Blackstone on Homicide
Bill Long 11/20/05
Reading Commentaries 4.14
William Blackstone was, without question, the premier source of the common law for three generations of American lawyers after the Revolutionary War. His four-volume Commentaries on the Laws of England (1765-69) was the first attempt to systematize the vast case and statutory law of England. Even to this day the categories he chose to divide law have been picked up by case book editors and law teachers. Nowhere is this clearer than the broad categories he employed to describe the common law homicide doctrine. This and the next essay describe that doctrine, paying attention not only to the categories Blackstone used but also to the particular verbal felicities which served to emblazon the form and content of his work on the early American mind.
After explaining that criminal cases are pursued in the name of the king, who has the ius gladii (power of the sword), he turns to the crime which is most injurious to persons: homicide. He divides his treatment of homicide into three broad categories: justifiable homicide, excusable homicide and felonious homicide. I will get to the specifics of each broad category below. It suffices to describe the broad contours here. Within these broad categories are the following: (1) Justifiable homicide is further divided into three situations or sub-categories, namely (a) homicide owing to an unavoidable necessity; (b) killing for the advancement of public justice; and (c) homicides committed for the prevention of some atrocious crime which cannot otherwise be avoided. A justifiable homicide is one for which there is no penalty, either by way of fine or imprisonment, for one who does it.
An excusable homicide, on the other hand, is one in which some culpability inheres, even though it is less than that for a felonious homicide and more than for a justified homicide. Excusable homicides may be divided as either per infortunium (by misadventure) or se defendendo (in self-defense). The former concerns lawful acts performed which inadvertently lead to the death of someone, like a head flying off the axe and killing a bystander. The latter touches on the what is called the "sudden affray"--which can further be denominated either a "casual affray" (the so-called chance medley) and the "hot affray" (the so-called chaud-medley). Blackstone is aware that he may have trouble distinguishing the latter category from "heat of passion" crimes which are adjuged to be manslaughter, but distinguish he will.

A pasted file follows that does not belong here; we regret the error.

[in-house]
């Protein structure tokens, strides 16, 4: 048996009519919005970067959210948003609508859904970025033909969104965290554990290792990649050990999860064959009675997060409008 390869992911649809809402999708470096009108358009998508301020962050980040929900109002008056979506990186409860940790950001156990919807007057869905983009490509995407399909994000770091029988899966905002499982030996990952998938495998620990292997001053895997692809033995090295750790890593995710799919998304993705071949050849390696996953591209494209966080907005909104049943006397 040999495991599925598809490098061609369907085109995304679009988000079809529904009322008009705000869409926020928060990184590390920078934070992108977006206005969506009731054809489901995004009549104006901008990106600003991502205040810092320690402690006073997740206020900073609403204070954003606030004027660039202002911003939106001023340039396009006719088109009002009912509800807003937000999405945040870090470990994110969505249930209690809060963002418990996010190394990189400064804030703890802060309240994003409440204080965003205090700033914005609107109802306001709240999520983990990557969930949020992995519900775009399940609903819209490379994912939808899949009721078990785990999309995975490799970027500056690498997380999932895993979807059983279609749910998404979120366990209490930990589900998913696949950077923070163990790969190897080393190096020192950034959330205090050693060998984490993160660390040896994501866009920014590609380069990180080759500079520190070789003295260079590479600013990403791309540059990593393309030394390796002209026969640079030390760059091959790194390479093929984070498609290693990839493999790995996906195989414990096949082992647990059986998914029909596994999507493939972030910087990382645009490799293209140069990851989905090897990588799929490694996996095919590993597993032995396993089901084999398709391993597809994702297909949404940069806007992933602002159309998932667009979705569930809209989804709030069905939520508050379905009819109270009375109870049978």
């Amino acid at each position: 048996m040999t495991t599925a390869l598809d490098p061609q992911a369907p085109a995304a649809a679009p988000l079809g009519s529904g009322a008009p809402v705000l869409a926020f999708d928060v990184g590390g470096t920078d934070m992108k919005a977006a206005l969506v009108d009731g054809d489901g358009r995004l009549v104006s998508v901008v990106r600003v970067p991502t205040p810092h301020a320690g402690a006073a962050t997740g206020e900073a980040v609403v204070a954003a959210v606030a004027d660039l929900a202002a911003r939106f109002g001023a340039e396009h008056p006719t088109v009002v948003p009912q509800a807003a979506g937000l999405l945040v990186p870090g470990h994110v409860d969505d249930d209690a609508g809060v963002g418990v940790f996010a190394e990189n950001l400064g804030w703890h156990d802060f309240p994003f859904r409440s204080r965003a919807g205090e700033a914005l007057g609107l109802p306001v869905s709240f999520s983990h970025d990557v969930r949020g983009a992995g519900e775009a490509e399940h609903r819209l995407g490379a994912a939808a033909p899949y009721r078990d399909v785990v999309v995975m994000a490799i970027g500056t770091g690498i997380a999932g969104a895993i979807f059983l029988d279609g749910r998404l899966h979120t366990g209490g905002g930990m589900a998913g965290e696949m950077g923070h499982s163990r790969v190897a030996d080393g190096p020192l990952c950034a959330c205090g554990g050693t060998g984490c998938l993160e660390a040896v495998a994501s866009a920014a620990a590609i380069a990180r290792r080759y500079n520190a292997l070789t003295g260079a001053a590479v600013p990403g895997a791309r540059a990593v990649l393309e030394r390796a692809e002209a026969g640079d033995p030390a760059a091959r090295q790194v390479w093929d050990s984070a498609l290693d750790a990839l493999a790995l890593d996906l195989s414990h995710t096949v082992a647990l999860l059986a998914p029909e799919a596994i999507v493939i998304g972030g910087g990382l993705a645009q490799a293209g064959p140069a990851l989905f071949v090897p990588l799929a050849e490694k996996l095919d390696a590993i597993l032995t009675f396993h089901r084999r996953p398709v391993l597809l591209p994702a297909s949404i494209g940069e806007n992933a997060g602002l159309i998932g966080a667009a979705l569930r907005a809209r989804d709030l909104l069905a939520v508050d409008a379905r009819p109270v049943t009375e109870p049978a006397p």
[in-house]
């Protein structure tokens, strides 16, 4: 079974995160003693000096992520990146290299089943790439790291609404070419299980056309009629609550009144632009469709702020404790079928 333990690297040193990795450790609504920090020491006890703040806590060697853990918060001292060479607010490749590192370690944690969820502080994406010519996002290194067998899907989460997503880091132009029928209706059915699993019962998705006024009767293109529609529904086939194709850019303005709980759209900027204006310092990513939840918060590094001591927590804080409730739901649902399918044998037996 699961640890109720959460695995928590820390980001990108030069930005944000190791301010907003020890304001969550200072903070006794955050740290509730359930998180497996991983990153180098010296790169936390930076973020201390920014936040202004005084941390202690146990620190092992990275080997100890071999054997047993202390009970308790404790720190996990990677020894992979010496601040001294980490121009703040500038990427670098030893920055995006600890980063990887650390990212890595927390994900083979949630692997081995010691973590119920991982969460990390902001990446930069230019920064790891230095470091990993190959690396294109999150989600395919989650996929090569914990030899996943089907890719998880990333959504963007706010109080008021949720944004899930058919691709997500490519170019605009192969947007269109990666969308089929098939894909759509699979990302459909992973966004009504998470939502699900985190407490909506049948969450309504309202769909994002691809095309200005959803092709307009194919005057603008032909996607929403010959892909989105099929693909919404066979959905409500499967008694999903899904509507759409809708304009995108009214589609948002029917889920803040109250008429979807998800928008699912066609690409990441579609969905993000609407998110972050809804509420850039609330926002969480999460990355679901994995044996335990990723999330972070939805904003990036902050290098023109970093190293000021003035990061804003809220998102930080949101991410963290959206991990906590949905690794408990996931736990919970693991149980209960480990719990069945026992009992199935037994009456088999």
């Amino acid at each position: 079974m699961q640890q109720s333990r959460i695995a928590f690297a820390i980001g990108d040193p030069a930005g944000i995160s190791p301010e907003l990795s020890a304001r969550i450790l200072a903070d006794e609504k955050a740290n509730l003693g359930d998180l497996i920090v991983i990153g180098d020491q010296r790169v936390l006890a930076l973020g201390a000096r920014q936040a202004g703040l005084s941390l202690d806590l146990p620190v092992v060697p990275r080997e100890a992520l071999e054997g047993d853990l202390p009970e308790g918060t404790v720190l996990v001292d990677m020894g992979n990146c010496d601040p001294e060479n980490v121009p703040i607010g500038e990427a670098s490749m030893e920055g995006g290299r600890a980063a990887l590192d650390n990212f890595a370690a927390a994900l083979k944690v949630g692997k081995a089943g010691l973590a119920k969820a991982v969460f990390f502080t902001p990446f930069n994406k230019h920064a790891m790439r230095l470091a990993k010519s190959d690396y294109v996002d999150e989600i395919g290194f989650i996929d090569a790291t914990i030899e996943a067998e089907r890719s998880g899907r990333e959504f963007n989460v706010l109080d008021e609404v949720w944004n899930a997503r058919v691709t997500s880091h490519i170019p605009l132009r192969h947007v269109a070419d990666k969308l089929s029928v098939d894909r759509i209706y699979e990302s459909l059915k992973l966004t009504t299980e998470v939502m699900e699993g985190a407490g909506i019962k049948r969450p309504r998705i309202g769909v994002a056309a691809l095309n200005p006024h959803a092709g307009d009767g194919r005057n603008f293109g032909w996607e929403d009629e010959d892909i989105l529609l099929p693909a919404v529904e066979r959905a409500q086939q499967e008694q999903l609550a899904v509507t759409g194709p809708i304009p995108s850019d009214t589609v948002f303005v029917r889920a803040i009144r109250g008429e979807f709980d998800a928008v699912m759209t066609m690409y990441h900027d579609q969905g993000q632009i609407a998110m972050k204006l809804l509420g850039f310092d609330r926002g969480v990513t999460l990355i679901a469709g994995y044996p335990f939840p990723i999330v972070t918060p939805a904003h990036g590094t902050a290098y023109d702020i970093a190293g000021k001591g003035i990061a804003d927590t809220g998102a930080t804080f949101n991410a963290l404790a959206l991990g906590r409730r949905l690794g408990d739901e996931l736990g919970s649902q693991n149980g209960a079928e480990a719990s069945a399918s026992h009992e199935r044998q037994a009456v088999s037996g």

Finally, a felonious homicide is defined as the killing of a human creature, of any age or sex, without justification or excuse. The two categories falling under this definition are killing oneself and killing another. The former is taken very seriously by Blackstone, and post-mortem punishment is exacted on the corpse of the suicide as well as confiscation of all his earthly goods. Killing of another may be divided into manslaughter and murder. Manslaughter is the unlawful killing of another without malice either express or implied, and it may be done either voluntarily or involuntarily. Finally, murder (he also calls it "deliberate and wilful murder") is defined, following Coke, as "when a person, of sound memory and discrtion, unlawfully kills any reasonable creature in being and under the king's peace, with malice aforethought either express or implied."